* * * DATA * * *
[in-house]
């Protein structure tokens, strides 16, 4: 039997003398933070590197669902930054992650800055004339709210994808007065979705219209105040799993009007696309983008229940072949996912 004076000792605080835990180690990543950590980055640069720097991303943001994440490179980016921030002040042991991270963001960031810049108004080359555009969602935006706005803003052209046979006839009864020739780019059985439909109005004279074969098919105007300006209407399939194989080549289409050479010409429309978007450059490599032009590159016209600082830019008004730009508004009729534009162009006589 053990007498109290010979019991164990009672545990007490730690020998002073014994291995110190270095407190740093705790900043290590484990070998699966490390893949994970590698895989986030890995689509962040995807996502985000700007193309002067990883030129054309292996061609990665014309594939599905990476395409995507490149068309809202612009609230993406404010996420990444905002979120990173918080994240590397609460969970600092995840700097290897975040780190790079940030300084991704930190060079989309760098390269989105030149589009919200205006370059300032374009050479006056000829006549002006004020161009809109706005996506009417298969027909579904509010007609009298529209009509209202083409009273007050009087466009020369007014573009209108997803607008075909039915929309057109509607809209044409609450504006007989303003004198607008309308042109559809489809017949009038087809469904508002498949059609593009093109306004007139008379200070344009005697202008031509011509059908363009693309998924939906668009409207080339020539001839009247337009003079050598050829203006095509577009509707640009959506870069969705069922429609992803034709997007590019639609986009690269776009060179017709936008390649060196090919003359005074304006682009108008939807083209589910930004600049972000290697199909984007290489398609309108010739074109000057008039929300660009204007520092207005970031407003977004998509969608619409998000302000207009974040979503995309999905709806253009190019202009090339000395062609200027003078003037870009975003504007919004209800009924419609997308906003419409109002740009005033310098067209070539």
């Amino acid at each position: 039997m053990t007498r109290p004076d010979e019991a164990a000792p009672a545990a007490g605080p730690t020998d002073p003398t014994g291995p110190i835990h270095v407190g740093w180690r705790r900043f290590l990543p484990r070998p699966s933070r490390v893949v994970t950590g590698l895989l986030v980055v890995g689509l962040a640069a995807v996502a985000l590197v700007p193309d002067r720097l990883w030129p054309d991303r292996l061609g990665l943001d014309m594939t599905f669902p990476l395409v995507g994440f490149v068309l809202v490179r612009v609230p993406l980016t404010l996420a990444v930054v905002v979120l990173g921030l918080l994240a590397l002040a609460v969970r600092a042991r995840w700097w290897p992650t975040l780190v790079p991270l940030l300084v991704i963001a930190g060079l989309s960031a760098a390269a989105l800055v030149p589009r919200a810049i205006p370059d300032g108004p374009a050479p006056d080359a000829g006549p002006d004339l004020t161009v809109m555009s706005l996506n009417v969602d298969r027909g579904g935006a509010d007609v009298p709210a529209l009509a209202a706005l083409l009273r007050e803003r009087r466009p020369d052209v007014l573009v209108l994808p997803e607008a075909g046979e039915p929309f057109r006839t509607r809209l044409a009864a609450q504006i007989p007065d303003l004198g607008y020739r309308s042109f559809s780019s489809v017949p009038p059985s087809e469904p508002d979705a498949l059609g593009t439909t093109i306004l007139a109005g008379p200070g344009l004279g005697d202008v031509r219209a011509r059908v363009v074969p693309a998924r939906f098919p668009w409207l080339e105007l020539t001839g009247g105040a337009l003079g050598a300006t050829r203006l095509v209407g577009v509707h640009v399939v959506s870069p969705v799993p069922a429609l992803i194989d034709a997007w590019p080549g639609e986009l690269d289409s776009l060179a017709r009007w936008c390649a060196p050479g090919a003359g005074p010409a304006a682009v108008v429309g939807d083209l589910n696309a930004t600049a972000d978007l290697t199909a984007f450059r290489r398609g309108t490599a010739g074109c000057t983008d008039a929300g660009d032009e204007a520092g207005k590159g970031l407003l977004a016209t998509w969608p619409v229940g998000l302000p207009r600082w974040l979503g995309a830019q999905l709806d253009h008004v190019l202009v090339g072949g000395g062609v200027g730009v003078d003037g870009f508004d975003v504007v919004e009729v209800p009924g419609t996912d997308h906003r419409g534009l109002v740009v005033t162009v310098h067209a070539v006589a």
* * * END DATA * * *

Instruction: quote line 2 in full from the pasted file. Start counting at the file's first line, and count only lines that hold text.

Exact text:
């Protein structure tokens, strides 16, 4: 039997003398933070590197669902930054992650800055004339709210994808007065979705219209105040799993009007696309983008229940072949996912 004076000792605080835990180690990543950590980055640069720097991303943001994440490179980016921030002040042991991270963001960031810049108004080359555009969602935006706005803003052209046979006839009864020739780019059985439909109005004279074969098919105007300006209407399939194989080549289409050479010409429309978007450059490599032009590159016209600082830019008004730009508004009729534009162009006589 053990007498109290010979019991164990009672545990007490730690020998002073014994291995110190270095407190740093705790900043290590484990070998699966490390893949994970590698895989986030890995689509962040995807996502985000700007193309002067990883030129054309292996061609990665014309594939599905990476395409995507490149068309809202612009609230993406404010996420990444905002979120990173918080994240590397609460969970600092995840700097290897975040780190790079940030300084991704930190060079989309760098390269989105030149589009919200205006370059300032374009050479006056000829006549002006004020161009809109706005996506009417298969027909579904509010007609009298529209009509209202083409009273007050009087466009020369007014573009209108997803607008075909039915929309057109509607809209044409609450504006007989303003004198607008309308042109559809489809017949009038087809469904508002498949059609593009093109306004007139008379200070344009005697202008031509011509059908363009693309998924939906668009409207080339020539001839009247337009003079050598050829203006095509577009509707640009959506870069969705069922429609992803034709997007590019639609986009690269776009060179017709936008390649060196090919003359005074304006682009108008939807083209589910930004600049972000290697199909984007290489398609309108010739074109000057008039929300660009204007520092207005970031407003977004998509969608619409998000302000207009974040979503995309999905709806253009190019202009090339000395062609200027003078003037870009975003504007919004209800009924419609997308906003419409109002740009005033310098067209070539």